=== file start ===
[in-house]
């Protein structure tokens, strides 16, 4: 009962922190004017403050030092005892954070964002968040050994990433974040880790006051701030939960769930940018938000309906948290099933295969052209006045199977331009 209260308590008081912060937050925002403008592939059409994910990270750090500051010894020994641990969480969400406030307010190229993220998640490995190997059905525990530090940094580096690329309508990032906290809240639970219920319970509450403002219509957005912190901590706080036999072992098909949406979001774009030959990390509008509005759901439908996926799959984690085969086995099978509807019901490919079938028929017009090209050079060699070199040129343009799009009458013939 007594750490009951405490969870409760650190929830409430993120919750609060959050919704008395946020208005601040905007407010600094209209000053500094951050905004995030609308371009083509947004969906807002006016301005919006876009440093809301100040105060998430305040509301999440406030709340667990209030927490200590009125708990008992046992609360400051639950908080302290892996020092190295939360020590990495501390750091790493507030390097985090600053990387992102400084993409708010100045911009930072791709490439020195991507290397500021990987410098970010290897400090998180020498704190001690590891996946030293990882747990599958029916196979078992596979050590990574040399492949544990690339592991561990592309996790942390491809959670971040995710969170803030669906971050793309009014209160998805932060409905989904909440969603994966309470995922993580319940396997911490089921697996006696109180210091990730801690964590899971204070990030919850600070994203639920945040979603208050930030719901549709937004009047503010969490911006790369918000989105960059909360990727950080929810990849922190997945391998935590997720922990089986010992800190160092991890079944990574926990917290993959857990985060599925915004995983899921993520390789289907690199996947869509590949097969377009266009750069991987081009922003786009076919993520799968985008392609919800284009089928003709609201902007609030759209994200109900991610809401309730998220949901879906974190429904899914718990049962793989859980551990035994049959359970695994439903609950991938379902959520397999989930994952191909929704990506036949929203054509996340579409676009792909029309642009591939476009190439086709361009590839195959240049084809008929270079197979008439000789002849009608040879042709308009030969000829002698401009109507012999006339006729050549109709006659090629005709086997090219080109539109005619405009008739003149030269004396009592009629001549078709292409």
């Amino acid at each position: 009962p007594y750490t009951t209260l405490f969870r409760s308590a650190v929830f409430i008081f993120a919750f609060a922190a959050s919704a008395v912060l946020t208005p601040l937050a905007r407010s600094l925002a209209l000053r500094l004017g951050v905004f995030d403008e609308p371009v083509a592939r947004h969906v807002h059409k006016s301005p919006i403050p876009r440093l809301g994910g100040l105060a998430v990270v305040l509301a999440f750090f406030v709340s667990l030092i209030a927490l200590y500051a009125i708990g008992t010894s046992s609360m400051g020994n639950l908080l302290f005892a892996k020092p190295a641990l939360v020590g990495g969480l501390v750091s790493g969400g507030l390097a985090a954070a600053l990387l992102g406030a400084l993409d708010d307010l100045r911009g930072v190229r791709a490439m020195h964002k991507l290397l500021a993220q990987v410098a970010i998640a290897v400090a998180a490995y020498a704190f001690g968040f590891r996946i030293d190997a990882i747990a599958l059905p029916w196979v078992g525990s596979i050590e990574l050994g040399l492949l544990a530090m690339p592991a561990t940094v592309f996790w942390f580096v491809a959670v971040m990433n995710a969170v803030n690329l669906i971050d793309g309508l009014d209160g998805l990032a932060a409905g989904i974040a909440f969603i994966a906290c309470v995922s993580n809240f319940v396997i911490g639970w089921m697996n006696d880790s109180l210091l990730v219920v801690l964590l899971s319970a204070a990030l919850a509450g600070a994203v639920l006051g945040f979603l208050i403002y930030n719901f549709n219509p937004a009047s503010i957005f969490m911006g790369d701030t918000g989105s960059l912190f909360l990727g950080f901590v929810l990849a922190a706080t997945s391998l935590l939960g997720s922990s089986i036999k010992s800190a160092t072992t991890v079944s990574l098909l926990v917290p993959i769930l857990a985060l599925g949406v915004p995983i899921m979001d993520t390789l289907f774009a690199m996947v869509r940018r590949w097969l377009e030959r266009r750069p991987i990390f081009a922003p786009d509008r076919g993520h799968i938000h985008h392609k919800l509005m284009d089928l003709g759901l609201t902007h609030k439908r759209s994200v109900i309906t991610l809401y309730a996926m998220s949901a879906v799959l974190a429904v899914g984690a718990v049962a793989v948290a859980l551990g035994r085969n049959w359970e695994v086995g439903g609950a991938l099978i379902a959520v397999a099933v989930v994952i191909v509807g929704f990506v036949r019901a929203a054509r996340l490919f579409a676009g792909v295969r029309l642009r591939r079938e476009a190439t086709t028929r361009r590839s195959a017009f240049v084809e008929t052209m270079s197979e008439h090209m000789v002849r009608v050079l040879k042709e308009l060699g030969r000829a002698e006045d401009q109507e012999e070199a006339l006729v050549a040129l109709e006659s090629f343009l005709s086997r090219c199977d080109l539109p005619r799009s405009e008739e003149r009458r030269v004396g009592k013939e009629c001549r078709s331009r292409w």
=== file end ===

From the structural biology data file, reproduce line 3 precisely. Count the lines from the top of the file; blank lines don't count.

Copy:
């Amino acid at each position: 009962p007594y750490t009951t209260l405490f969870r409760s308590a650190v929830f409430i008081f993120a919750f609060a922190a959050s919704a008395v912060l946020t208005p601040l937050a905007r407010s600094l925002a209209l000053r500094l004017g951050v905004f995030d403008e609308p371009v083509a592939r947004h969906v807002h059409k006016s301005p919006i403050p876009r440093l809301g994910g100040l105060a998430v990270v305040l509301a999440f750090f406030v709340s667990l030092i209030a927490l200590y500051a009125i708990g008992t010894s046992s609360m400051g020994n639950l908080l302290f005892a892996k020092p190295a641990l939360v020590g990495g969480l501390v750091s790493g969400g507030l390097a985090a954070a600053l990387l992102g406030a400084l993409d708010d307010l100045r911009g930072v190229r791709a490439m020195h964002k991507l290397l500021a993220q990987v410098a970010i998640a290897v400090a998180a490995y020498a704190f001690g968040f590891r996946i030293d190997a990882i747990a599958l059905p029916w196979v078992g525990s596979i050590e990574l050994g040399l492949l544990a530090m690339p592991a561990t940094v592309f996790w942390f580096v491809a959670v971040m990433n995710a969170v803030n690329l669906i971050d793309g309508l009014d209160g998805l990032a932060a409905g989904i974040a909440f969603i994966a906290c309470v995922s993580n809240f319940v396997i911490g639970w089921m697996n006696d880790s109180l210091l990730v219920v801690l964590l899971s319970a204070a990030l919850a509450g600070a994203v639920l006051g945040f979603l208050i403002y930030n719901f549709n219509p937004a009047s503010i957005f969490m911006g790369d701030t918000g989105s960059l912190f909360l990727g950080f901590v929810l990849a922190a706080t997945s391998l935590l939960g997720s922990s089986i036999k010992s800190a160092t072992t991890v079944s990574l098909l926990v917290p993959i769930l857990a985060l599925g949406v915004p995983i899921m979001d993520t390789l289907f774009a690199m996947v869509r940018r590949w097969l377009e030959r266009r750069p991987i990390f081009a922003p786009d509008r076919g993520h799968i938000h985008h392609k919800l509005m284009d089928l003709g759901l609201t902007h609030k439908r759209s994200v109900i309906t991610l809401y309730a996926m998220s949901a879906v799959l974190a429904v899914g984690a718990v049962a793989v948290a859980l551990g035994r085969n049959w359970e695994v086995g439903g609950a991938l099978i379902a959520v397999a099933v989930v994952i191909v509807g929704f990506v036949r019901a929203a054509r996340l490919f579409a676009g792909v295969r029309l642009r591939r079938e476009a190439t086709t028929r361009r590839s195959a017009f240049v084809e008929t052209m270079s197979e008439h090209m000789v002849r009608v050079l040879k042709e308009l060699g030969r000829a002698e006045d401009q109507e012999e070199a006339l006729v050549a040129l109709e006659s090629f343009l005709s086997r090219c199977d080109l539109p005619r799009s405009e008739e003149r009458r030269v004396g009592k013939e009629c001549r078709s331009r292409w």